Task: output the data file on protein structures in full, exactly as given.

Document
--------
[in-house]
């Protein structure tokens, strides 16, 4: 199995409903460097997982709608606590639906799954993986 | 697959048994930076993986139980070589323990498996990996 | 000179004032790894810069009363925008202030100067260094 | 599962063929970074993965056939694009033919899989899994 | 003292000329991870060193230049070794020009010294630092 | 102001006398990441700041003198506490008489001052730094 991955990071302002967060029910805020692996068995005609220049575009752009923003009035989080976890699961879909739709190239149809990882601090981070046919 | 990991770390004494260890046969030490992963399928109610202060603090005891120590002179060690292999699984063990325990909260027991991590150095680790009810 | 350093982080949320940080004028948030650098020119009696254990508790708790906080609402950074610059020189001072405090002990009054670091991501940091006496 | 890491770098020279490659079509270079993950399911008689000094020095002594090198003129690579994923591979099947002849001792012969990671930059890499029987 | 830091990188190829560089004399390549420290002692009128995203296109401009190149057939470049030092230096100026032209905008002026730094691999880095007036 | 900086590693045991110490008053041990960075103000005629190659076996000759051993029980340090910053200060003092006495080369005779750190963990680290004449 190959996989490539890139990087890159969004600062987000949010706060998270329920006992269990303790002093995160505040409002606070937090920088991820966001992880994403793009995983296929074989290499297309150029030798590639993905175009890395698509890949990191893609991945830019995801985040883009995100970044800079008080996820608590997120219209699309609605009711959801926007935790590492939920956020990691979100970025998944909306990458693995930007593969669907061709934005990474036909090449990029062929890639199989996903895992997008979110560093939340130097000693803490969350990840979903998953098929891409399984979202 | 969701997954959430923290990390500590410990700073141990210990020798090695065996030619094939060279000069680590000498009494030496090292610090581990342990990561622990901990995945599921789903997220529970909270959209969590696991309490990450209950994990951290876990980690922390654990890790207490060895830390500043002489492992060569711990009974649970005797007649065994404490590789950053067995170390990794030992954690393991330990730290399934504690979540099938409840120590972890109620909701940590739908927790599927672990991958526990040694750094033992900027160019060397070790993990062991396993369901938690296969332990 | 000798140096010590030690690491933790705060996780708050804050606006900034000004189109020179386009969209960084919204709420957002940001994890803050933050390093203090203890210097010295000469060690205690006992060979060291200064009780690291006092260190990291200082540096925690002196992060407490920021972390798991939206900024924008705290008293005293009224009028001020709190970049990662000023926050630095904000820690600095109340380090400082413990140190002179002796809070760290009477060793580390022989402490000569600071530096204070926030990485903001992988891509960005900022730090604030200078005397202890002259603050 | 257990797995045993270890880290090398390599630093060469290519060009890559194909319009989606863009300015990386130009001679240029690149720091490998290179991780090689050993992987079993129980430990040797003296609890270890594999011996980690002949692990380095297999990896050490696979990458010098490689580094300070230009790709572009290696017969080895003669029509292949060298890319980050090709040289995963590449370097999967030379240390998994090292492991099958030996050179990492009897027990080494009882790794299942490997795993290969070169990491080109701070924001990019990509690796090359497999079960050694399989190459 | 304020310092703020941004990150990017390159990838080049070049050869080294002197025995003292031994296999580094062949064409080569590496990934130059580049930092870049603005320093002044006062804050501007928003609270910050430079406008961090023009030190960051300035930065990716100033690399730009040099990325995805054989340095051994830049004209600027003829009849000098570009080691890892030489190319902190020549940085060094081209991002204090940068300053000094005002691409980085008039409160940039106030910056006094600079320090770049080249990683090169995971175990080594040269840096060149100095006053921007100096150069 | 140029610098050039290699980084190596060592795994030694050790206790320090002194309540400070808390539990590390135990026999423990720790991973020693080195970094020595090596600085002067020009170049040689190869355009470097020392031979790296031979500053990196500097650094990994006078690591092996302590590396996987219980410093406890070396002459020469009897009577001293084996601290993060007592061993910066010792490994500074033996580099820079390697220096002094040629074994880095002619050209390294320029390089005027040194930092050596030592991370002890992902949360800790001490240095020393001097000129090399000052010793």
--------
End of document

[in-house]
């Protein structure tokens, strides 16, 4: 199995409903460097997982709608606590639906799954993986 | 697959048994930076993986139980070589323990498996990996 | 000179004032790894810069009363925008202030100067260094 | 599962063929970074993965056939694009033919899989899994 | 003292000329991870060193230049070794020009010294630092 | 102001006398990441700041003198506490008489001052730094 991955990071302002967060029910805020692996068995005609220049575009752009923003009035989080976890699961879909739709190239149809990882601090981070046919 | 990991770390004494260890046969030490992963399928109610202060603090005891120590002179060690292999699984063990325990909260027991991590150095680790009810 | 350093982080949320940080004028948030650098020119009696254990508790708790906080609402950074610059020189001072405090002990009054670091991501940091006496 | 890491770098020279490659079509270079993950399911008689000094020095002594090198003129690579994923591979099947002849001792012969990671930059890499029987 | 830091990188190829560089004399390549420290002692009128995203296109401009190149057939470049030092230096100026032209905008002026730094691999880095007036 | 900086590693045991110490008053041990960075103000005629190659076996000759051993029980340090910053200060003092006495080369005779750190963990680290004449 190959996989490539890139990087890159969004600062987000949010706060998270329920006992269990303790002093995160505040409002606070937090920088991820966001992880994403793009995983296929074989290499297309150029030798590639993905175009890395698509890949990191893609991945830019995801985040883009995100970044800079008080996820608590997120219209699309609605009711959801926007935790590492939920956020990691979100970025998944909306990458693995930007593969669907061709934005990474036909090449990029062929890639199989996903895992997008979110560093939340130097000693803490969350990840979903998953098929891409399984979202 | 969701997954959430923290990390500590410990700073141990210990020798090695065996030619094939060279000069680590000498009494030496090292610090581990342990990561622990901990995945599921789903997220529970909270959209969590696991309490990450209950994990951290876990980690922390654990890790207490060895830390500043002489492992060569711990009974649970005797007649065994404490590789950053067995170390990794030992954690393991330990730290399934504690979540099938409840120590972890109620909701940590739908927790599927672990991958526990040694750094033992900027160019060397070790993990062991396993369901938690296969332990 | 000798140096010590030690690491933790705060996780708050804050606006900034000004189109020179386009969209960084919204709420957002940001994890803050933050390093203090203890210097010295000469060690205690006992060979060291200064009780690291006092260190990291200082540096925690002196992060407490920021972390798991939206900024924008705290008293005293009224009028001020709190970049990662000023926050630095904000820690600095109340380090400082413990140190002179002796809070760290009477060793580390022989402490000569600071530096204070926030990485903001992988891509960005900022730090604030200078005397202890002259603050 | 257990797995045993270890880290090398390599630093060469290519060009890559194909319009989606863009300015990386130009001679240029690149720091490998290179991780090689050993992987079993129980430990040797003296609890270890594999011996980690002949692990380095297999990896050490696979990458010098490689580094300070230009790709572009290696017969080895003669029509292949060298890319980050090709040289995963590449370097999967030379240390998994090292492991099958030996050179990492009897027990080494009882790794299942490997795993290969070169990491080109701070924001990019990509690796090359497999079960050694399989190459 | 304020310092703020941004990150990017390159990838080049070049050869080294002197025995003292031994296999580094062949064409080569590496990934130059580049930092870049603005320093002044006062804050501007928003609270910050430079406008961090023009030190960051300035930065990716100033690399730009040099990325995805054989340095051994830049004209600027003829009849000098570009080691890892030489190319902190020549940085060094081209991002204090940068300053000094005002691409980085008039409160940039106030910056006094600079320090770049080249990683090169995971175990080594040269840096060149100095006053921007100096150069 | 140029610098050039290699980084190596060592795994030694050790206790320090002194309540400070808390539990590390135990026999423990720790991973020693080195970094020595090596600085002067020009170049040689190869355009470097020392031979790296031979500053990196500097650094990994006078690591092996302590590396996987219980410093406890070396002459020469009897009577001293084996601290993060007592061993910066010792490994500074033996580099820079390697220096002094040629074994880095002619050209390294320029390089005027040194930092050596030592991370002890992902949360800790001490240095020393001097000129090399000052010793």